The European Commission (“Commission”) has published a Recommendation on cybersecurity in the energy sector (“Recommendation”).  The Recommendation builds on recent EU legislation in this area, including the NIS Directive and EU Cybersecurity Act (see our posts here and here).  It sets out guidance to achieve a higher level of cybersecurity taking into account specific characteristics of the energy sector, including the use of legacy technology and interdependent systems across borders.

This Recommendation sets out the main issues related to cybersecurity in the energy sector and identifies actions to enhance cybersecurity preparedness.  The Commission calls on Member States to encourage industry stakeholders to build up knowledge and skills related to cybersecurity and, where appropriate, to include these considerations into their national cybersecurity framework (e.g., through strategies, laws, regulations and other administrative provisions).

  • Address real-time requirements of energy infrastructure components.  The Commission recognizes the challenge of implementing cybersecurity measures in elements of the energy system that need to work under “real-time” conditions (i.e., reacting to commands within milliseconds).  Among other things, the Recommendation encourages energy network operators to take the following particular measures:
    • apply the most recent security standards for new installations, and consider complementary physical security measures where the installed base of old installations cannot be sufficiently protected by cybersecurity measures;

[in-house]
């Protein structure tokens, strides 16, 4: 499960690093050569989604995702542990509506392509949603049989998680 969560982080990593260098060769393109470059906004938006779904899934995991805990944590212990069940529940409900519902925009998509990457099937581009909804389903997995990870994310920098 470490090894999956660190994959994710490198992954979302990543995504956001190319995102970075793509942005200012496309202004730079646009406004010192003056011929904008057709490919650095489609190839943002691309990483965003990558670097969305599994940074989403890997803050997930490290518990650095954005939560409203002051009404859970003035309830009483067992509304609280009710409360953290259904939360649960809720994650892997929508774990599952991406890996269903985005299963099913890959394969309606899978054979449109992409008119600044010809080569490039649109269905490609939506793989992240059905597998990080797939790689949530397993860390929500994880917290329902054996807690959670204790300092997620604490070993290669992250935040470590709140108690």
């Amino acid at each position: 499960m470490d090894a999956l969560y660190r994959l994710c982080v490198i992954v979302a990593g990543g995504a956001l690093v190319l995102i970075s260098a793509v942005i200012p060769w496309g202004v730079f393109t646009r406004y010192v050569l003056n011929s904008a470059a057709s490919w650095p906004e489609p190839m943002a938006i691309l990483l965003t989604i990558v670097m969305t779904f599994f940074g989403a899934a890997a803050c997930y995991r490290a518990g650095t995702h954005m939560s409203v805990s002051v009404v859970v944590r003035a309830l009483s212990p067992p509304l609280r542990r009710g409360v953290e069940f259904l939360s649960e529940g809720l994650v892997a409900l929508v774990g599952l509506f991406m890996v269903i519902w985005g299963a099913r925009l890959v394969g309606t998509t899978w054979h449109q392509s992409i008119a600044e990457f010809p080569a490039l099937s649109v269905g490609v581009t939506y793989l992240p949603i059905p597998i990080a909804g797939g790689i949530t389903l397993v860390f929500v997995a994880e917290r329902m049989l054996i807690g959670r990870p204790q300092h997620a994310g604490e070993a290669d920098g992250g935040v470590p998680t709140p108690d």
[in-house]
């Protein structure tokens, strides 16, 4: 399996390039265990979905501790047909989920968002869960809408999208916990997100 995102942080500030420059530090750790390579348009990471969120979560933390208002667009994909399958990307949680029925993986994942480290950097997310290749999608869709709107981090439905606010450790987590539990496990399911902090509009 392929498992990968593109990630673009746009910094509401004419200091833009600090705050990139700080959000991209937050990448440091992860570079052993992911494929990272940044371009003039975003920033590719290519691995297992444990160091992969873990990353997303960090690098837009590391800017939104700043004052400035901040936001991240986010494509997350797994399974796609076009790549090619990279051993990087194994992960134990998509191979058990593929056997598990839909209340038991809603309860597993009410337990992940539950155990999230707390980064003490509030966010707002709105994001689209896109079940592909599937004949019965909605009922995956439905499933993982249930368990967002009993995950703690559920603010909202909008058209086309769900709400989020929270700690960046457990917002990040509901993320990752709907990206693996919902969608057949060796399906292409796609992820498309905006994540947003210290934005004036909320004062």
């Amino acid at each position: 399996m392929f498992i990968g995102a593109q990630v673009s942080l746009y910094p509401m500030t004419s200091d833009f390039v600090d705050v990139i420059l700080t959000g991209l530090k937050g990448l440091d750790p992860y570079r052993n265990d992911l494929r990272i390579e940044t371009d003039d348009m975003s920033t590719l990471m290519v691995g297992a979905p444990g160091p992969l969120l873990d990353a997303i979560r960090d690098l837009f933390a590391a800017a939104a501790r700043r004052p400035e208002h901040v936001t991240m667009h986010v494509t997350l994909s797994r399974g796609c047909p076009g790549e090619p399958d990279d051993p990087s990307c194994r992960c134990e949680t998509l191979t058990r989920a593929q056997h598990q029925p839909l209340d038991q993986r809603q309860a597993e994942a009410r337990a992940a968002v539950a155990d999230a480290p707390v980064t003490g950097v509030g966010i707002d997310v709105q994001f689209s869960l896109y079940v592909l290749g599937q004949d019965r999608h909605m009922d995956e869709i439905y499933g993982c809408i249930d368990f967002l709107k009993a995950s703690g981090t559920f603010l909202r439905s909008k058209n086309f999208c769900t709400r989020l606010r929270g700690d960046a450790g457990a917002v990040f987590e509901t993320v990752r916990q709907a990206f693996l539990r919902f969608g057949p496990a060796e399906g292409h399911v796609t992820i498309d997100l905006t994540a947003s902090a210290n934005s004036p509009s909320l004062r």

• implement international standards on cybersecurity and adequate specific technical standards for secure real-time communication as soon as respective products become commercially available; and
    • consider privately owned networks for teleprotection schemes to ensure the quality of service level required in light of real-time constraints (the Recommendation also sets out specific issues to consider when using public communication networks).
  • Implement relevant cybersecurity preparedness measures related to cascading effects in the energy sector.  The Commission recognizes that because electricity grids and gas pipelines are strongly interconnected across Europe, a cyber-attack that creates an outage or disruption in one part of the energy system can trigger “far-reaching cascading effects into other parts of that system.”  Accordingly, the Recommendation encourages Member States to evaluate interdependencies and criticality of power generation and flexible-demand systems, transmission and distribution substations and lines, and the associated impacted stakeholders.  Member States should also ensure that energy network operators have a framework in place to communicate with all key stakeholders in order to share early warning signs and cooperate on crisis management.